LAWCHA Move Boosts Independent Historians

As more and more new history graduates pursue careers outside academia—out of choice or necessity—and with many scholars now part of the “gig economy,” the LAWCHA Board is taking steps to reach out to this diverse and growing cohort.

In April, Board members approved a series of recommendations by the Ad-hoc Committee on Independent Scholars that begins addressing concerns specific to independent historians and moves forward a survey process to facilitate sharper identification of member demographics.

The LAWCHA Board approved the following Ad-hoc Committee recommendations:

Illustration by Clare Mallison for The Chronicle Review, in Megan Kate Nelson’s 2017 “Stop Calling Me ‘Independent Scholar’”
  • Create a conference travel grant to assist independent scholars attend LAWCHA conferences at the same level of funding as the grant for graduate students and contingent faculty.
  • Form a volunteer review panel whose members will peer review the work of independent scholars and any LAWCHA member, including graduate students.
  • Conduct a survey among members to better understand the extent to which members are employed at specific academic institutions such as research universities, teaching colleges and community colleges; are independent scholars, contingent faculty, or identify as both; and to assess their needs.

To ensure the process remains ongoing, LAWCHA made the Ad-hoc Committee on Independent Scholars a standing committee. The committee was tasked with developing the survey instrument and is working with the LAWCHA Contingent Faculty Committee to finalize the draft.

Resource Access Key Issue for Independent Scholars

The LAWCHA Board formed the Ad-hoc Committee on Independent Scholars in June 2017, and its nearly one-dozen members examined how LAWCHA could address issues specific to independent scholars and take steps to better enable independent historians to practice their craft as well as fully participate in LAWCHA.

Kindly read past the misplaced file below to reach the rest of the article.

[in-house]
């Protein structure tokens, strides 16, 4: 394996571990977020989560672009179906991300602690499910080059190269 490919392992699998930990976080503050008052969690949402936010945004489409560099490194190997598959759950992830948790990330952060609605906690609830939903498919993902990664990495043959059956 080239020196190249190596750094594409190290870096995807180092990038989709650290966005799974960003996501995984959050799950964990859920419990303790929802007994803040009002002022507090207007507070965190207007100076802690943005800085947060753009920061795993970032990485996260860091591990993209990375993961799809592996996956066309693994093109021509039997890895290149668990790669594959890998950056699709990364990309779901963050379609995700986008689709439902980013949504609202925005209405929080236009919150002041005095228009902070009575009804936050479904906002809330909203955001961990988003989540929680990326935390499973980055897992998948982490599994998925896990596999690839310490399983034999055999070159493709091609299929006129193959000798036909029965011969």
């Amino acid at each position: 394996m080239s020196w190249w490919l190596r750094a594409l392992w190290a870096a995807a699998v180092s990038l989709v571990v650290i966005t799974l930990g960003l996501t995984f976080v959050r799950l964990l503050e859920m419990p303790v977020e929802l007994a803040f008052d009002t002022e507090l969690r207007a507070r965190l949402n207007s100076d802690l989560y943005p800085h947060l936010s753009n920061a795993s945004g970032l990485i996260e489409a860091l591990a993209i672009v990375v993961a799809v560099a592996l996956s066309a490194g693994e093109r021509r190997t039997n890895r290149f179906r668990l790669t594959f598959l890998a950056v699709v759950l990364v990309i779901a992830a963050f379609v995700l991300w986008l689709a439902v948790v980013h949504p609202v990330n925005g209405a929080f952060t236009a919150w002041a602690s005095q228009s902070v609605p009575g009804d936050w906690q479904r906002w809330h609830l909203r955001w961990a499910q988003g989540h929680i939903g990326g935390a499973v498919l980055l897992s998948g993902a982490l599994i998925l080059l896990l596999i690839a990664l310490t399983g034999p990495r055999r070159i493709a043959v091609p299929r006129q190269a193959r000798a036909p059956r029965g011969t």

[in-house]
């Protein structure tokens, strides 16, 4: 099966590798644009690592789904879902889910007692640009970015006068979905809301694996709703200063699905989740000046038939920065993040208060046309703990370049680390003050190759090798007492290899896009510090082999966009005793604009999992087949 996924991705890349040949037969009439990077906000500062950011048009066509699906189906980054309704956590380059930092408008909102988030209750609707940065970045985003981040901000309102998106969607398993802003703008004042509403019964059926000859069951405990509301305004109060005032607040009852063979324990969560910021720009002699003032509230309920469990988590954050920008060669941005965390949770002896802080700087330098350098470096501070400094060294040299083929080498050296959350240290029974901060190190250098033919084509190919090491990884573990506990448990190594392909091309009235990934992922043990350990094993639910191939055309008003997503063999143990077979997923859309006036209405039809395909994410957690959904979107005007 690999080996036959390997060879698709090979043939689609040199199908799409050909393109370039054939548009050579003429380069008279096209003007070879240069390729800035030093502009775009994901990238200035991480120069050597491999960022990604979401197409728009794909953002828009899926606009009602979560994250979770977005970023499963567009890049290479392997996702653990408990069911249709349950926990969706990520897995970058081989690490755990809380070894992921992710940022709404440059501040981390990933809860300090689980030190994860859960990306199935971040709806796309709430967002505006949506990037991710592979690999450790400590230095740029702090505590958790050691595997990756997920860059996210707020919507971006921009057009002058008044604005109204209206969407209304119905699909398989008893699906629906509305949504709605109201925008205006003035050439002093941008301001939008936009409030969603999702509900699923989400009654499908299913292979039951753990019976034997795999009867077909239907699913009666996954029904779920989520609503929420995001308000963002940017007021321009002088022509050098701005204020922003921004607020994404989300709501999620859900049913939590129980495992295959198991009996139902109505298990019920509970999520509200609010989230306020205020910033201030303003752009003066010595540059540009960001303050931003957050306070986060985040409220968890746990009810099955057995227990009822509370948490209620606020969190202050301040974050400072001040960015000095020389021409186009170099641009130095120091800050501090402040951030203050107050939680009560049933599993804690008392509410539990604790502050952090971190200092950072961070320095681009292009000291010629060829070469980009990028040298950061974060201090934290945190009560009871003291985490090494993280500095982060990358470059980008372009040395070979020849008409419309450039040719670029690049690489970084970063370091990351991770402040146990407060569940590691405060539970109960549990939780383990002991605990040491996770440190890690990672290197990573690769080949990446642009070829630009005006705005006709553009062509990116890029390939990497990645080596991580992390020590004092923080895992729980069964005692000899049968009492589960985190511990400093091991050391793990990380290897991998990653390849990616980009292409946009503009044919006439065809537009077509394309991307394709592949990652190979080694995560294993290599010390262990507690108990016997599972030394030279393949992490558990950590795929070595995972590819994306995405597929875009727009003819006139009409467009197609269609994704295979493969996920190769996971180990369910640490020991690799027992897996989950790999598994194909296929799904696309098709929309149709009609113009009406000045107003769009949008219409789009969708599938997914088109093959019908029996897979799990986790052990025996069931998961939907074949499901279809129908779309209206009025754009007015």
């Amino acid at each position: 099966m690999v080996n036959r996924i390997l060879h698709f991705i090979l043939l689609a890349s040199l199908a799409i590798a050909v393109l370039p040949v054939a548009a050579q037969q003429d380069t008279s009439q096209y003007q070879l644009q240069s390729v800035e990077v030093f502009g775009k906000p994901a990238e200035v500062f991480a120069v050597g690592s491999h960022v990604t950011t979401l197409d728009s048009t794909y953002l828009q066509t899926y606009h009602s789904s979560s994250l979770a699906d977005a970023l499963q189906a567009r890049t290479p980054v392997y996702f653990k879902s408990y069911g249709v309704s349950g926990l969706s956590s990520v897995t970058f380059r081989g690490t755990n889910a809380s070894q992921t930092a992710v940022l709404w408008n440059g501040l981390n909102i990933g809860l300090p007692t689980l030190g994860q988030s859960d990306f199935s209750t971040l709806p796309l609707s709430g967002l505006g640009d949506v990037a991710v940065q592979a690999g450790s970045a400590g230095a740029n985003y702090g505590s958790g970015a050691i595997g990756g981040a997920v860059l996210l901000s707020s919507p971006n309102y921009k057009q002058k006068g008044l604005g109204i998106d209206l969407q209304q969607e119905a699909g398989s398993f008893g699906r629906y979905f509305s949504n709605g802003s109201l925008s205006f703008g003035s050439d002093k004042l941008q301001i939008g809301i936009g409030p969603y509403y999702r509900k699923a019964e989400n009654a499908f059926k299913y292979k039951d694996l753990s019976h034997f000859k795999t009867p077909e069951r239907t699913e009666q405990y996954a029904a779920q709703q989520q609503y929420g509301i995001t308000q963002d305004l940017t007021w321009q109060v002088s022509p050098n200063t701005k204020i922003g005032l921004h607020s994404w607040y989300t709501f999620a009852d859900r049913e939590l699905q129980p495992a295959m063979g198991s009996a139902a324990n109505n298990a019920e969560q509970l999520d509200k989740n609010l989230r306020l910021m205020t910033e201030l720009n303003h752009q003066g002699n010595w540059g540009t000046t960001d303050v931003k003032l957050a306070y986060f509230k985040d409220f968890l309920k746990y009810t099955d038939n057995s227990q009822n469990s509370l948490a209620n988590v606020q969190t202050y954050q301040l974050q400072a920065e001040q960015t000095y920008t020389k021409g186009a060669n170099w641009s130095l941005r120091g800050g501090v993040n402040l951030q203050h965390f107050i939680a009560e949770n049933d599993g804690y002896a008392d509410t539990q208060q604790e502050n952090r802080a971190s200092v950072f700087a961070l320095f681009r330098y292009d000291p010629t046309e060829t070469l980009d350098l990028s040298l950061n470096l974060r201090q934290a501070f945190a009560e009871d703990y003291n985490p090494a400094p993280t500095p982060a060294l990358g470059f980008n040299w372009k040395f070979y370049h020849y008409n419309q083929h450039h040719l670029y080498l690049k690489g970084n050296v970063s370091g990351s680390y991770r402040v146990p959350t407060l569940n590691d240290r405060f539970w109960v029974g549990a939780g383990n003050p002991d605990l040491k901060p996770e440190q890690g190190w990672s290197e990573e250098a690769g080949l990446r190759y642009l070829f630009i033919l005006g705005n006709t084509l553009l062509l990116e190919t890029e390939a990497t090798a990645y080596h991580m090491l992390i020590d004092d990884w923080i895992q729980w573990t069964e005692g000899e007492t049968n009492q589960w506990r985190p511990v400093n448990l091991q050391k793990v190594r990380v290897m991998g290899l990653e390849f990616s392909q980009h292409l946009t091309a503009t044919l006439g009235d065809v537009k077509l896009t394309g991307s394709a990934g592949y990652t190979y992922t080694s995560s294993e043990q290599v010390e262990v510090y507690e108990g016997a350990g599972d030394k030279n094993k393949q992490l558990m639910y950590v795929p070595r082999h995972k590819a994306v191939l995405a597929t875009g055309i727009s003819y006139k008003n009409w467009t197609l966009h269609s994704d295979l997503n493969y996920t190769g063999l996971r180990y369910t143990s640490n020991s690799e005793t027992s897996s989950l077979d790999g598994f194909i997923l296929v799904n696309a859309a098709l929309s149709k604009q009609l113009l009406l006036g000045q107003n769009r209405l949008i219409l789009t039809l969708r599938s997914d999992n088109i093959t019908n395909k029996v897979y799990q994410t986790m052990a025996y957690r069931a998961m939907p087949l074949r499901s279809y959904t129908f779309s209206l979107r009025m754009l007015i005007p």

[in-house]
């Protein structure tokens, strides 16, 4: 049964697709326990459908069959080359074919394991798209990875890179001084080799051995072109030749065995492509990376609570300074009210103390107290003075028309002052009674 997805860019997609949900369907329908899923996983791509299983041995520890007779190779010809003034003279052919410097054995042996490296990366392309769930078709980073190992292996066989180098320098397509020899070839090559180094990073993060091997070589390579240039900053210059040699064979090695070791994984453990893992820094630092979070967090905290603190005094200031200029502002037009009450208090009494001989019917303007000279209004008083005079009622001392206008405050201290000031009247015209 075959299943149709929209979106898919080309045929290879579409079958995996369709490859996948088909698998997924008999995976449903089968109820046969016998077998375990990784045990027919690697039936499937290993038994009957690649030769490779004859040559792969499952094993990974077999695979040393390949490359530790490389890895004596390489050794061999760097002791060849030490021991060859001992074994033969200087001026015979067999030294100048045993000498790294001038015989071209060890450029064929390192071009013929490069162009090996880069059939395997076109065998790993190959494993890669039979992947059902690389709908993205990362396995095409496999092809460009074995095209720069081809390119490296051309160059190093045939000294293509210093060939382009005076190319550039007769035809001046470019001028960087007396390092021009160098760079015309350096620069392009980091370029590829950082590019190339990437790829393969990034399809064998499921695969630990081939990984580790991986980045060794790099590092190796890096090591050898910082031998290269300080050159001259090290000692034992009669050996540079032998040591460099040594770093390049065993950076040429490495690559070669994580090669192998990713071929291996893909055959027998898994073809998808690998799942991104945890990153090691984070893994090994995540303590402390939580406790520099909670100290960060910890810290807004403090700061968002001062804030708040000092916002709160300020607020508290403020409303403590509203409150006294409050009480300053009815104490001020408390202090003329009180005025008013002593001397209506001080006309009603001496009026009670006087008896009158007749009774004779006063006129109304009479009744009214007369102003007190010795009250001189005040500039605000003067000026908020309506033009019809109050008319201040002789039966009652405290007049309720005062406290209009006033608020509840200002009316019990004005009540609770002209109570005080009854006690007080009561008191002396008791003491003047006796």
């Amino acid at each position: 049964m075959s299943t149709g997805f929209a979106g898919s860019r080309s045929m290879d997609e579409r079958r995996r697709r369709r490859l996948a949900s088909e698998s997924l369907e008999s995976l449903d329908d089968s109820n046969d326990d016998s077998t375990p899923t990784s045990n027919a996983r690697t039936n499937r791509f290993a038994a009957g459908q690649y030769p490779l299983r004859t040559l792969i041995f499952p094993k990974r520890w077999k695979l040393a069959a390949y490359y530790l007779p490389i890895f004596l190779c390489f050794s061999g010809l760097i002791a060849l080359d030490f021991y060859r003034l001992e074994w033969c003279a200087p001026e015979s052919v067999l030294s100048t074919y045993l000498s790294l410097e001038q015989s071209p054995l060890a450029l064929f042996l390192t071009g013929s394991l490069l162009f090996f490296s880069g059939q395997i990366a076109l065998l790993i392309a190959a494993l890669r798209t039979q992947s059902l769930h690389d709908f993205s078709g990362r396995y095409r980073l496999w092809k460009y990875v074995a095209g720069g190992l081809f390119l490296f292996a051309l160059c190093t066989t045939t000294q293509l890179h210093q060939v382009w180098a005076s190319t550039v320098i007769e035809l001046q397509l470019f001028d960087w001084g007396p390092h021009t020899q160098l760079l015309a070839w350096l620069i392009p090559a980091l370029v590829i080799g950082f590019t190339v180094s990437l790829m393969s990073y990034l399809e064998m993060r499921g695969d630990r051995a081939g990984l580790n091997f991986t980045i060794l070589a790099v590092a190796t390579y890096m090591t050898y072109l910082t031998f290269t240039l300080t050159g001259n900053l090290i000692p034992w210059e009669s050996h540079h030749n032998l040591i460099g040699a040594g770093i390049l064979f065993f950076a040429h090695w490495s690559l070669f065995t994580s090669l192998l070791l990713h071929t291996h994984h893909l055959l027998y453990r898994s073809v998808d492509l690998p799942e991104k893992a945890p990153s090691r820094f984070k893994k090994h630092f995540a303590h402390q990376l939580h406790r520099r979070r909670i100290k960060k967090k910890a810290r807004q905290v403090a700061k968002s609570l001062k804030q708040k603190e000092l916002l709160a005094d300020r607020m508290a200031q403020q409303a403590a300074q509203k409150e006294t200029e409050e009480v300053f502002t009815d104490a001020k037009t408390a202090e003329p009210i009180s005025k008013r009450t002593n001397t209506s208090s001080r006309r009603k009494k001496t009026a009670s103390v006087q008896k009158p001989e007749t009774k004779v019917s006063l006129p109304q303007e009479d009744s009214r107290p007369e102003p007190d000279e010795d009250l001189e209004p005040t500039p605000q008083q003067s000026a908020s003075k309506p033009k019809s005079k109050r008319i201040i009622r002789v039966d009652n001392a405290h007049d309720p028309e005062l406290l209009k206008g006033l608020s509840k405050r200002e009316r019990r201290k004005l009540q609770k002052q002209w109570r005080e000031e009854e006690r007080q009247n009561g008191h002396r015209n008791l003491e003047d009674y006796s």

Ad-hoc Committee members reflected the broad range of those who identify as independent scholars, and included adjunct faculty, public historians, and those without institutional affiliation whose primary income does not derive from scholarship.

Committee members agreed that resource access is a key issue: Independent scholars have limited ability to attend academic conferences or travel for research because of a lack of funding; cannot tap into IRB review; and have minimal or no access to libraries and online databases.

For instance, historians’ most basic tool, JSTOR, is out of reach for most independent scholars. While those not affiliated with academic organizations can purchase an annual “JPASS” account for $200 (sometimes less through associational discounts), JPASS does not include the full range of journal articles available in JSTOR and does not make recent issues accessible.

Participants also concurred that much awareness-raising must be done within LAWCHA membership about the issues of independent scholars because even sympathetic labor scholars who are quick to support “gig” economy workers, fail to recognize the gig economy academics in their own ranks.

LAWCHA’s organizational support for social justice and working class issues makes it especially pertinent for the association to address inequities experienced by independent labor historians. LAWCHA’s support for independent historians’ recommendations is a strong first step in taking seriously the need to rectify the increasing disparity between the dwindling ranks of full-time scholars and the increasing numbers of those without full academic association.